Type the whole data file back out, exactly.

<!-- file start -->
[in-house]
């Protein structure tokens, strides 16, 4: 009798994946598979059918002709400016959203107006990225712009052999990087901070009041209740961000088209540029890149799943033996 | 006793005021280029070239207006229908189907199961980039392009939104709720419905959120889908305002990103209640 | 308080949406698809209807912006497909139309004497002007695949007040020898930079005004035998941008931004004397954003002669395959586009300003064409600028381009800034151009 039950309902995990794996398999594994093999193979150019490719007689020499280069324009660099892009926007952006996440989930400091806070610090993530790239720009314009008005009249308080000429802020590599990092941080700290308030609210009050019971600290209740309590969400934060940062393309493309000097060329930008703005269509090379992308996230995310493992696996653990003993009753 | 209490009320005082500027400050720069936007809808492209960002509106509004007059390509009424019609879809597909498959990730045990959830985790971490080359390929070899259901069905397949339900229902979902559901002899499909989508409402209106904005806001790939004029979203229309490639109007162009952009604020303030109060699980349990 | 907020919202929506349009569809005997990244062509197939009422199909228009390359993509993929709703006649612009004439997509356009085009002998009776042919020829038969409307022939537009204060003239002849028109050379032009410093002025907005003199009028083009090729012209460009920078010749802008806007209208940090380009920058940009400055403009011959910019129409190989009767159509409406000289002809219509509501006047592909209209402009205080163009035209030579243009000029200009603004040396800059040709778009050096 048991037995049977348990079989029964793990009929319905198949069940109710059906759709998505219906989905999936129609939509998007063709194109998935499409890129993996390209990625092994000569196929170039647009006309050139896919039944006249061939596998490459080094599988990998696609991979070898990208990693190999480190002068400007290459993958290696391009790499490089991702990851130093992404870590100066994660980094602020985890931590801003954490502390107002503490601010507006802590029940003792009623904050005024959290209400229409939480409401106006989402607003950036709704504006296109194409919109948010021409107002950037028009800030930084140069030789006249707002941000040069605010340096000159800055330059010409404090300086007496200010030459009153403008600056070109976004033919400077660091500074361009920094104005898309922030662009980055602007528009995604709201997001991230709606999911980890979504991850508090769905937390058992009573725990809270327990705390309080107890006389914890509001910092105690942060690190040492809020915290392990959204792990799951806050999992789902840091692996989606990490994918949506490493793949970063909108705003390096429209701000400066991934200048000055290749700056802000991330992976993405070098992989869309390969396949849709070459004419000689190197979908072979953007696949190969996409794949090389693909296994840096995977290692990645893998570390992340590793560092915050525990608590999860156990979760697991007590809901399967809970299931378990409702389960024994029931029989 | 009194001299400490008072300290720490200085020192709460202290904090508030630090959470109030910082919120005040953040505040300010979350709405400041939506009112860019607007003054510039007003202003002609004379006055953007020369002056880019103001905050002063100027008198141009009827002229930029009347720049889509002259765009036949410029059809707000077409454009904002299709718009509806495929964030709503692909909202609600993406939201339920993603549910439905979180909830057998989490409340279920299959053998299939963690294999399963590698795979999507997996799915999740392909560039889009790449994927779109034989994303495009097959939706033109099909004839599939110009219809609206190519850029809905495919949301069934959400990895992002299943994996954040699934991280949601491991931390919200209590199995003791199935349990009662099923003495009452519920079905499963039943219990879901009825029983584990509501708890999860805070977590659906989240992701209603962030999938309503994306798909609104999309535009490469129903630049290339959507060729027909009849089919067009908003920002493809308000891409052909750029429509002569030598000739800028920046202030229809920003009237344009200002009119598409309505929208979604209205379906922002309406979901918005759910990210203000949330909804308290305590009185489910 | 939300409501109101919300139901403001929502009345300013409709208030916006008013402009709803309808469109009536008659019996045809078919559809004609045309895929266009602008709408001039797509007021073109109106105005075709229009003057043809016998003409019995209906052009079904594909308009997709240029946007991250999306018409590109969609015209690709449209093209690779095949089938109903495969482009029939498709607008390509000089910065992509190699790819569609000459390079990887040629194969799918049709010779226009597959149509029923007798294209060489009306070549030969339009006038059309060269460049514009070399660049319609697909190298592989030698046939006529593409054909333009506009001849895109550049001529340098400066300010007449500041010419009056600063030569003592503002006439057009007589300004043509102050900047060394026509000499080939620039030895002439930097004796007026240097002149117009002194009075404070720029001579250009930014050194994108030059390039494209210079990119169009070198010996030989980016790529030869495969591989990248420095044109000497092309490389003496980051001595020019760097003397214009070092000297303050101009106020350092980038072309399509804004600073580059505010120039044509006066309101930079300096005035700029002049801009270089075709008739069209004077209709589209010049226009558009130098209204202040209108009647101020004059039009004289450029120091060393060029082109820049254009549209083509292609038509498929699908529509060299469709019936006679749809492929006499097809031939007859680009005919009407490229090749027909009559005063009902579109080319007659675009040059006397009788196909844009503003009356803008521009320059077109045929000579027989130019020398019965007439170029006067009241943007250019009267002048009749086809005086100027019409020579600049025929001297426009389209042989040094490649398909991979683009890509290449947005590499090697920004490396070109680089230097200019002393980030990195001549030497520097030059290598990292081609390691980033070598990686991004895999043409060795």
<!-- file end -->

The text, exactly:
[in-house]
């Protein structure tokens, strides 16, 4: 009798994946598979059918002709400016959203107006990225712009052999990087901070009041209740961000088209540029890149799943033996 | 006793005021280029070239207006229908189907199961980039392009939104709720419905959120889908305002990103209640 | 308080949406698809209807912006497909139309004497002007695949007040020898930079005004035998941008931004004397954003002669395959586009300003064409600028381009800034151009 039950309902995990794996398999594994093999193979150019490719007689020499280069324009660099892009926007952006996440989930400091806070610090993530790239720009314009008005009249308080000429802020590599990092941080700290308030609210009050019971600290209740309590969400934060940062393309493309000097060329930008703005269509090379992308996230995310493992696996653990003993009753 | 209490009320005082500027400050720069936007809808492209960002509106509004007059390509009424019609879809597909498959990730045990959830985790971490080359390929070899259901069905397949339900229902979902559901002899499909989508409402209106904005806001790939004029979203229309490639109007162009952009604020303030109060699980349990 | 907020919202929506349009569809005997990244062509197939009422199909228009390359993509993929709703006649612009004439997509356009085009002998009776042919020829038969409307022939537009204060003239002849028109050379032009410093002025907005003199009028083009090729012209460009920078010749802008806007209208940090380009920058940009400055403009011959910019129409190989009767159509409406000289002809219509509501006047592909209209402009205080163009035209030579243009000029200009603004040396800059040709778009050096 048991037995049977348990079989029964793990009929319905198949069940109710059906759709998505219906989905999936129609939509998007063709194109998935499409890129993996390209990625092994000569196929170039647009006309050139896919039944006249061939596998490459080094599988990998696609991979070898990208990693190999480190002068400007290459993958290696391009790499490089991702990851130093992404870590100066994660980094602020985890931590801003954490502390107002503490601010507006802590029940003792009623904050005024959290209400229409939480409401106006989402607003950036709704504006296109194409919109948010021409107002950037028009800030930084140069030789006249707002941000040069605010340096000159800055330059010409404090300086007496200010030459009153403008600056070109976004033919400077660091500074361009920094104005898309922030662009980055602007528009995604709201997001991230709606999911980890979504991850508090769905937390058992009573725990809270327990705390309080107890006389914890509001910092105690942060690190040492809020915290392990959204792990799951806050999992789902840091692996989606990490994918949506490493793949970063909108705003390096429209701000400066991934200048000055290749700056802000991330992976993405070098992989869309390969396949849709070459004419000689190197979908072979953007696949190969996409794949090389693909296994840096995977290692990645893998570390992340590793560092915050525990608590999860156990979760697991007590809901399967809970299931378990409702389960024994029931029989 | 009194001299400490008072300290720490200085020192709460202290904090508030630090959470109030910082919120005040953040505040300010979350709405400041939506009112860019607007003054510039007003202003002609004379006055953007020369002056880019103001905050002063100027008198141009009827002229930029009347720049889509002259765009036949410029059809707000077409454009904002299709718009509806495929964030709503692909909202609600993406939201339920993603549910439905979180909830057998989490409340279920299959053998299939963690294999399963590698795979999507997996799915999740392909560039889009790449994927779109034989994303495009097959939706033109099909004839599939110009219809609206190519850029809905495919949301069934959400990895992002299943994996954040699934991280949601491991931390919200209590199995003791199935349990009662099923003495009452519920079905499963039943219990879901009825029983584990509501708890999860805070977590659906989240992701209603962030999938309503994306798909609104999309535009490469129903630049290339959507060729027909009849089919067009908003920002493809308000891409052909750029429509002569030598000739800028920046202030229809920003009237344009200002009119598409309505929208979604209205379906922002309406979901918005759910990210203000949330909804308290305590009185489910 | 939300409501109101919300139901403001929502009345300013409709208030916006008013402009709803309808469109009536008659019996045809078919559809004609045309895929266009602008709408001039797509007021073109109106105005075709229009003057043809016998003409019995209906052009079904594909308009997709240029946007991250999306018409590109969609015209690709449209093209690779095949089938109903495969482009029939498709607008390509000089910065992509190699790819569609000459390079990887040629194969799918049709010779226009597959149509029923007798294209060489009306070549030969339009006038059309060269460049514009070399660049319609697909190298592989030698046939006529593409054909333009506009001849895109550049001529340098400066300010007449500041010419009056600063030569003592503002006439057009007589300004043509102050900047060394026509000499080939620039030895002439930097004796007026240097002149117009002194009075404070720029001579250009930014050194994108030059390039494209210079990119169009070198010996030989980016790529030869495969591989990248420095044109000497092309490389003496980051001595020019760097003397214009070092000297303050101009106020350092980038072309399509804004600073580059505010120039044509006066309101930079300096005035700029002049801009270089075709008739069209004077209709589209010049226009558009130098209204202040209108009647101020004059039009004289450029120091060393060029082109820049254009549209083509292609038509498929699908529509060299469709019936006679749809492929006499097809031939007859680009005919009407490229090749027909009559005063009902579109080319007659675009040059006397009788196909844009503003009356803008521009320059077109045929000579027989130019020398019965007439170029006067009241943007250019009267002048009749086809005086100027019409020579600049025929001297426009389209042989040094490649398909991979683009890509290449947005590499090697920004490396070109680089230097200019002393980030990195001549030497520097030059290598990292081609390691980033070598990686991004895999043409060795």